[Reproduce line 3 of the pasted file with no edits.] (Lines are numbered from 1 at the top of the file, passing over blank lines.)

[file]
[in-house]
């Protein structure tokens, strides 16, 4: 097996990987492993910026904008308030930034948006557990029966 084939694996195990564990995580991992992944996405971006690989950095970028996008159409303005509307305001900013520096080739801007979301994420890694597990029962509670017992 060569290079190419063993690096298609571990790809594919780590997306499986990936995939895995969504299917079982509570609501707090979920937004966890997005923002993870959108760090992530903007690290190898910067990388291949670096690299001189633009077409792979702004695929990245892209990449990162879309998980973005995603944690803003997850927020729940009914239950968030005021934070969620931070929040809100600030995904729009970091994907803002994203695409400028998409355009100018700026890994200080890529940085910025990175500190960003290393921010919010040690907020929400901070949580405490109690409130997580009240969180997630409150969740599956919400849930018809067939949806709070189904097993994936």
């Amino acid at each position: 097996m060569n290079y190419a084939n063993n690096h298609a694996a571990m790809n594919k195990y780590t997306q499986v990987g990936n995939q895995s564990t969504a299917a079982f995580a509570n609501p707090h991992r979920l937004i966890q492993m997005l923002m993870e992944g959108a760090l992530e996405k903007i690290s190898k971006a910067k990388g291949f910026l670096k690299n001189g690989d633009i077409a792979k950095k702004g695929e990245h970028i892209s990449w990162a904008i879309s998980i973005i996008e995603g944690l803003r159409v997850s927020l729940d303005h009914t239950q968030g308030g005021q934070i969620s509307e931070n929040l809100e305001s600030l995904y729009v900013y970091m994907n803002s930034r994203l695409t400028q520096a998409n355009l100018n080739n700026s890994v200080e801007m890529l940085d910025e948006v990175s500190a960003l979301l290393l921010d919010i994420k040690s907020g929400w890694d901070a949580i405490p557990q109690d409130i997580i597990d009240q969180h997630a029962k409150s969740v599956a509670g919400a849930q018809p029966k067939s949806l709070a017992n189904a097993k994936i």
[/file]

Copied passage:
């Amino acid at each position: 097996m060569n290079y190419a084939n063993n690096h298609a694996a571990m790809n594919k195990y780590t997306q499986v990987g990936n995939q895995s564990t969504a299917a079982f995580a509570n609501p707090h991992r979920l937004i966890q492993m997005l923002m993870e992944g959108a760090l992530e996405k903007i690290s190898k971006a910067k990388g291949f910026l670096k690299n001189g690989d633009i077409a792979k950095k702004g695929e990245h970028i892209s990449w990162a904008i879309s998980i973005i996008e995603g944690l803003r159409v997850s927020l729940d303005h009914t239950q968030g308030g005021q934070i969620s509307e931070n929040l809100e305001s600030l995904y729009v900013y970091m994907n803002s930034r994203l695409t400028q520096a998409n355009l100018n080739n700026s890994v200080e801007m890529l940085d910025e948006v990175s500190a960003l979301l290393l921010d919010i994420k040690s907020g929400w890694d901070a949580i405490p557990q109690d409130i997580i597990d009240q969180h997630a029962k409150s969740v599956a509670g919400a849930q018809p029966k067939s949806l709070a017992n189904a097993k994936i």